Thursday, July 26, 2012
Bane: Makes a Man Take Things Over...but Heath Ledger won't let him.
Movie Review: The Dark Knight Rises
Director: Christopher Nolan
Reviewed: 23 July 2012
"We've got God on our side / And I'm just trying to survive / What if what you do to survive / Kills the things you love / Fear's a dangerous thing / It'll turn your heart black you can trust / It'll take your God filled soul / And fill it with devils and dust." -"Devils and Dust" by Bruce Springsteen
Batman knows that he is righteous, yet he destroyed his reputation to save Gotham from itself in the last film The Dark Knight. Arguably, the man is crumbling inside, torn by a sense of remorse to those he's lost as well as duty to honor the lie that he has built around Harvey Dent's demise. What is in Bruce Wayne's soul? Has he killed the things he loves? Has director Christopher Nolan? I've wrestled with this film for over five days before writing this review, and barring a change of heart at my second screening, I'm declaring The Dark Knight Rises to be a misfire, a confusing barrage of plot and speechifying without enough sticking to it. Nolan directs with very little of the stylistic energy of Inception or the propulsion of The Dark Knight. Easily one of the most anticipated films of the year, and despite an A-level cast, cutting edge special effects, and a terrifying villain, The Dark Knight Rises sinks.
For a minute, I'm going to focus on Bane, the villain of this third film in the Nolan Batman series. As played by Thomas Hardy, Bane resembles Darth Vader, Osama bin Laden, Sensei John Reese from the Cobra Kai in The Karate Kid with his trademark lapel-grabbing, and a He-Man Masters of the Universe character with swollen arms. Bane's spider-like mask robs us of seeing Hardy's full face, but his voice is wonderfully high-pitched and eerie, supposedly modeled on Eastern European voices recorded in the 1920's. However, I do have to complain if I cannot understand over 20% of the dialogue because of the way it was recorded. Frankly, I needed subtitles or Bane. I'm not saying do without the mask. Absolutely not. The mask ties Bane to Batman as well as the tradition of samurai, as well as it provides endless speculation about its functionality. How is it keeping him alive? Why does he need it? What happens when Batman punches it real, real hard? However, when the recording of a major character's voice is murky and indecipherable, Nolan has just undercut his own film. I lost threads of major speeches because of the sound quality. Bane's philosophies seem anarchic and revolutionary, and yet I'm not sure what drives him. Glimmers arrive in the last third of the film, far too late in my opinion.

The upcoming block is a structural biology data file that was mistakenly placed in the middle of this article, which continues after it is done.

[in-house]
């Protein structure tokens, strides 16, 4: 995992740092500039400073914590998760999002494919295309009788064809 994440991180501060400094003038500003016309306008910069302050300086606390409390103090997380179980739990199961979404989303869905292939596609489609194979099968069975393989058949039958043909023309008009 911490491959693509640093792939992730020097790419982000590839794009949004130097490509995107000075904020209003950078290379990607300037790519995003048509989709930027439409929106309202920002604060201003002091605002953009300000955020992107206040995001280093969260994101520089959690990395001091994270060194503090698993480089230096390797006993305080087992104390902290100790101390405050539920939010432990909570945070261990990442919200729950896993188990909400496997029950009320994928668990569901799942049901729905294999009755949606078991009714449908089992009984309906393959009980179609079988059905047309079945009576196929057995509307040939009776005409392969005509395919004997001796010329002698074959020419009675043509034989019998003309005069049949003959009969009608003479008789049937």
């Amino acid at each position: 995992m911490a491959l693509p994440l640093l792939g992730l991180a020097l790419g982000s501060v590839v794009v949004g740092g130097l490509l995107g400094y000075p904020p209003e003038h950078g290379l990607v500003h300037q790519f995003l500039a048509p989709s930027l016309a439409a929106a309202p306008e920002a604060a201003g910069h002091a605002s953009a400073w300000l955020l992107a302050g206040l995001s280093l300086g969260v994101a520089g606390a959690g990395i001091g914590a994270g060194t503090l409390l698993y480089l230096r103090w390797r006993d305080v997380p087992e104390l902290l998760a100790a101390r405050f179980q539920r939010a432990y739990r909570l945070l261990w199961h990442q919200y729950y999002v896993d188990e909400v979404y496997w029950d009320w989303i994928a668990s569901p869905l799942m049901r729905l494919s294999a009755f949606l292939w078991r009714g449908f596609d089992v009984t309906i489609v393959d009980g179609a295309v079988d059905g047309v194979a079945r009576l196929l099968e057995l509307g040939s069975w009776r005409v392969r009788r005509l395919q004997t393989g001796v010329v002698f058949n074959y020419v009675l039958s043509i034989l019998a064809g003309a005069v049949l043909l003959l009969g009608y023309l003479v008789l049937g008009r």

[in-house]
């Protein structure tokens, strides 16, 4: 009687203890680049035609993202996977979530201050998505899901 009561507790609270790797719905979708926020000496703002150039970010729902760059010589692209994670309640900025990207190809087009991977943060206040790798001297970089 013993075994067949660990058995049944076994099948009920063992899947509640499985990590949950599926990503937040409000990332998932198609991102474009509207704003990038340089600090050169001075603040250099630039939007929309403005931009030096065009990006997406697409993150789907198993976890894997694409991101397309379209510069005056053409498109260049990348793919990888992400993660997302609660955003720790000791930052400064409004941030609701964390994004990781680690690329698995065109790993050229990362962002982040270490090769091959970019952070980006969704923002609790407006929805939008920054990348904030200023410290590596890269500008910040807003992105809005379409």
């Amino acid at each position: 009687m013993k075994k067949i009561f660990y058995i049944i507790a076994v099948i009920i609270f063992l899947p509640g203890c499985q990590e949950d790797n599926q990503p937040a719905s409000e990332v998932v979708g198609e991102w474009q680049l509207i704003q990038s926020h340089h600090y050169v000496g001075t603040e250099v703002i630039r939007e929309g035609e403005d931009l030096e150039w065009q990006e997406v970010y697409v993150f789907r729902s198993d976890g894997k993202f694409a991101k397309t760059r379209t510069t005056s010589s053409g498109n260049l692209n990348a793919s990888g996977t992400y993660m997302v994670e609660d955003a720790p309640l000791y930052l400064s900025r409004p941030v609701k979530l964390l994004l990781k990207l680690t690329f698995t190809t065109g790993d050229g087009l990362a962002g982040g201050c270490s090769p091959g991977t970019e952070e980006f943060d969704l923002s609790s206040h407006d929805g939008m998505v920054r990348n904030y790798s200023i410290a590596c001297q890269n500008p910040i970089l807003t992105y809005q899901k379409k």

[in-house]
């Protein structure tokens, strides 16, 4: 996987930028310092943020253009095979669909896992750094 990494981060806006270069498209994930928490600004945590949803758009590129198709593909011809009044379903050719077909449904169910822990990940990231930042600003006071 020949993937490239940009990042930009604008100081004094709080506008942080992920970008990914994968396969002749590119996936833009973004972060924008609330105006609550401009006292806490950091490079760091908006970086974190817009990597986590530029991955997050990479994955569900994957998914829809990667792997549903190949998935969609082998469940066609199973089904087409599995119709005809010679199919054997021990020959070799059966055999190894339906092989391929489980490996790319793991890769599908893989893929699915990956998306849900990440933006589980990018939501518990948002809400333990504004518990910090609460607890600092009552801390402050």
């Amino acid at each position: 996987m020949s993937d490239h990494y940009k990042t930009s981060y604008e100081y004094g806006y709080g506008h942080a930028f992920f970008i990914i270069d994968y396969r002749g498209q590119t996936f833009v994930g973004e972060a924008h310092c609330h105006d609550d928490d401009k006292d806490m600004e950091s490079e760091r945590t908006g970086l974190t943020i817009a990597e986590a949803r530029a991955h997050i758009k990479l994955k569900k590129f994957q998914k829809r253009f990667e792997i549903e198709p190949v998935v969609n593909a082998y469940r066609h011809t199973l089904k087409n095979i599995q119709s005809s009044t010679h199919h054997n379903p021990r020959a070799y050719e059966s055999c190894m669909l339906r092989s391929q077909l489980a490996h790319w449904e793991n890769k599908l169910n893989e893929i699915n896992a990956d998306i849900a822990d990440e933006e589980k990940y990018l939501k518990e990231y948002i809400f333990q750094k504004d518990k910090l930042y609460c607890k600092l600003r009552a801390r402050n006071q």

I'm not a Batman scholar, and I can't rule definitively on the series. I've read that Nolan did not want to mention the character of The Joker in this film at all out of respect to Heath Ledger's memory, and that to me, again seems like a misfire and a miscalculation. The Joker's decision to kill Rachel Dawes rocked Bruce Wayne to his core; the open-ended decision to leave Heath Ledger's Joker hanging off the scaffolding of a building, tied up and ready for Arkham Asylum begs the question, What would have happened if Bane had united with the recently freed Joker in this film? At one moment, Bane calls the inmates of Blackgate, Gotham's most notorious prison, to join him in his revolution and they overwhelm the guards. Did this film need a slap of Ledger's brilliant, anarchic performance as The Joker? I say whole-heartedly, Yes! Bane seems content during the last third of the film to stand in the shadows, retreat and withdraw, in a way that is sadly disappointing and fails to develop him as a character. I'm endlessly impressed with his quick fighting style, Hardy's ferocious biceps, as well as his WWF-style, fur-coat wearing posture. I'm not at all satisfied by how Bane's story line was resolved as well. It felt like a cheat for a character of his mythos.